Newly emerging health technologies are being developed to care for children with complex cardiac defects. Neurodevelopmental and childhood school-related outcomes are of great interest to parents of children receiving this care, care providers, and healthcare administrators. Since the 1970s, neonatal follow-up clinics have provided service, audit, and research for preterm infants as care for these at-risk children evolved. We have chosen to present for this issue the mechanism for longitudinal follow-up of survivors that we have developed for western Canada patterned after neonatal follow-up. Our program provides registration for young children receiving complex cardiac surgery, heart transplantation, ventricular assist device support, and extracorporeal life support among others. The program includes multidisciplinary assessments with appropriate neurodevelopmental intervention, active quality improvement evaluations, and outcomes research. Through this mechanism, consistently high (96%) follow-up over two years is maintained.
This paper attempts to highlight research gaps and what should be done concerning population ageing in the Ghanaian context. The proportion of the elderly increased from 4.9 percent in 1960 to 7.2 percent in 2000, while the number rose from 0.3 million to 1.4 million over the same period (an increase of 367 percent). Projection results indicate that by 2050, the aged population will account for 14.1 percent of the total population. Very little is known about the living arrangements and health profile of Ghana's older population. With increasing urbanization and modernization, it is important to know something about intergenerational transfers from adult children to their elderly parents, and characterize the elderly persons' food security strategies. Training of researchers will be important in terms of strengthening Ghana's capacity to monitor trends, as well as to conduct research and explore new directions in population ageing research.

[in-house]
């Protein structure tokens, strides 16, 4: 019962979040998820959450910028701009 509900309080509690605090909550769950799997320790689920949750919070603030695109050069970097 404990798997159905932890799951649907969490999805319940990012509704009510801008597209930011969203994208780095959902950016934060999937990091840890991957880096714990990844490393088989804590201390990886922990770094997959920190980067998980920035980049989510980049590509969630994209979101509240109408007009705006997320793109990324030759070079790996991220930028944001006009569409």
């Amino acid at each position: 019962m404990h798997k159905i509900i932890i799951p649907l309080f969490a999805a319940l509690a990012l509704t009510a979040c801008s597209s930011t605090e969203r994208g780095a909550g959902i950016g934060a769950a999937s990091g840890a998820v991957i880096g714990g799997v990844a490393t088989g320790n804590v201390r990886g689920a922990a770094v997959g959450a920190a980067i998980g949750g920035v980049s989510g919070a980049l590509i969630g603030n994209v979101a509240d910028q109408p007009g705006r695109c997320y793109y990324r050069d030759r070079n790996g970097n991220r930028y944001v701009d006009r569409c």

The objective of this study is to examine the cultural views of healthy aging, knowledge and barriers to services, and perception of health sciences research among community-dwelling Chinese older adults in Chicago's Chinatown. This qualitative study is guided by the Precede-Proceed conceptual model with community-based participatory research design. Data analysis is based on eight focus group interviews with Chinese older (age 60+) adults (n = 78). We used a grounded theory framework to systematically guide the thematic structure of our data. Findings show participants described cultural conception of health in terms of physical function, psychological well-being, social support, and cognitive function. The availability, affordability, and cultural barriers towards health care services were major negative enabling factors that inhibit participants from fulfilling health needs. Perception and knowledge of health sciences research were also discussed. This study has implications for the delivery of culturally appropriate health care services to the Chinese aging population.